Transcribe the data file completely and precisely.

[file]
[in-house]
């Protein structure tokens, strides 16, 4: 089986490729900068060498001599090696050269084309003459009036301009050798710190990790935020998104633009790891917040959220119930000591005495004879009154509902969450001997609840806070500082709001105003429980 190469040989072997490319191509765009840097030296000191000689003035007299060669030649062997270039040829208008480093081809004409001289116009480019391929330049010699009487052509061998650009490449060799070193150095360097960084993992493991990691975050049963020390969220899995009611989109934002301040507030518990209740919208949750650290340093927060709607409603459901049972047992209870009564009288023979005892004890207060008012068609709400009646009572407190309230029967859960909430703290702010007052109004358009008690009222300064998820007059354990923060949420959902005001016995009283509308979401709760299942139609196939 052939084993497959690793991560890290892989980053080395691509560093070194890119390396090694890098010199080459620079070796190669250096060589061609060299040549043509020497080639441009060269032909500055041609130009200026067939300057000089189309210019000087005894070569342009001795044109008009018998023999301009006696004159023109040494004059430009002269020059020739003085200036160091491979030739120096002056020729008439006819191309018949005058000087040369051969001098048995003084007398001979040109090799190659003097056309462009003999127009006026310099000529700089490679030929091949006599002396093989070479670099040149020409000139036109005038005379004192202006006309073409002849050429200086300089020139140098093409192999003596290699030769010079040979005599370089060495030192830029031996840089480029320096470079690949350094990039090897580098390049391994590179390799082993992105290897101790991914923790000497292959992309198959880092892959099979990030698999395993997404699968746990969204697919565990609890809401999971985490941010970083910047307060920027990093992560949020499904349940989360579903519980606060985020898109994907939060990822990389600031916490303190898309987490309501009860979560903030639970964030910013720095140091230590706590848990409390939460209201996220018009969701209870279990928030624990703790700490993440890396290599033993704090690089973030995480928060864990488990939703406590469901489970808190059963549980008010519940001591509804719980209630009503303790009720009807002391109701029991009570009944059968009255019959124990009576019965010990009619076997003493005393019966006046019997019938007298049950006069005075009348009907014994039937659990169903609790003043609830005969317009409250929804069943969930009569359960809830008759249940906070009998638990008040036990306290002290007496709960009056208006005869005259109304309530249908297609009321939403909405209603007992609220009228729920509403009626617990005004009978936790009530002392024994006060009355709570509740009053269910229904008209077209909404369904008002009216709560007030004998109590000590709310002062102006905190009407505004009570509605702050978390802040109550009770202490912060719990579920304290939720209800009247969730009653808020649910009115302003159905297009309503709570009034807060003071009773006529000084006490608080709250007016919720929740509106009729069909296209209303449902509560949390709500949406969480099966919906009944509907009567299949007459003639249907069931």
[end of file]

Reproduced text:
[in-house]
């Protein structure tokens, strides 16, 4: 089986490729900068060498001599090696050269084309003459009036301009050798710190990790935020998104633009790891917040959220119930000591005495004879009154509902969450001997609840806070500082709001105003429980 190469040989072997490319191509765009840097030296000191000689003035007299060669030649062997270039040829208008480093081809004409001289116009480019391929330049010699009487052509061998650009490449060799070193150095360097960084993992493991990691975050049963020390969220899995009611989109934002301040507030518990209740919208949750650290340093927060709607409603459901049972047992209870009564009288023979005892004890207060008012068609709400009646009572407190309230029967859960909430703290702010007052109004358009008690009222300064998820007059354990923060949420959902005001016995009283509308979401709760299942139609196939 052939084993497959690793991560890290892989980053080395691509560093070194890119390396090694890098010199080459620079070796190669250096060589061609060299040549043509020497080639441009060269032909500055041609130009200026067939300057000089189309210019000087005894070569342009001795044109008009018998023999301009006696004159023109040494004059430009002269020059020739003085200036160091491979030739120096002056020729008439006819191309018949005058000087040369051969001098048995003084007398001979040109090799190659003097056309462009003999127009006026310099000529700089490679030929091949006599002396093989070479670099040149020409000139036109005038005379004192202006006309073409002849050429200086300089020139140098093409192999003596290699030769010079040979005599370089060495030192830029031996840089480029320096470079690949350094990039090897580098390049391994590179390799082993992105290897101790991914923790000497292959992309198959880092892959099979990030698999395993997404699968746990969204697919565990609890809401999971985490941010970083910047307060920027990093992560949020499904349940989360579903519980606060985020898109994907939060990822990389600031916490303190898309987490309501009860979560903030639970964030910013720095140091230590706590848990409390939460209201996220018009969701209870279990928030624990703790700490993440890396290599033993704090690089973030995480928060864990488990939703406590469901489970808190059963549980008010519940001591509804719980209630009503303790009720009807002391109701029991009570009944059968009255019959124990009576019965010990009619076997003493005393019966006046019997019938007298049950006069005075009348009907014994039937659990169903609790003043609830005969317009409250929804069943969930009569359960809830008759249940906070009998638990008040036990306290002290007496709960009056208006005869005259109304309530249908297609009321939403909405209603007992609220009228729920509403009626617990005004009978936790009530002392024994006060009355709570509740009053269910229904008209077209909404369904008002009216709560007030004998109590000590709310002062102006905190009407505004009570509605702050978390802040109550009770202490912060719990579920304290939720209800009247969730009653808020649910009115302003159905297009309503709570009034807060003071009773006529000084006490608080709250007016919720929740509106009729069909296209209303449902509560949390709500949406969480099966919906009944509907009567299949007459003639249907069931």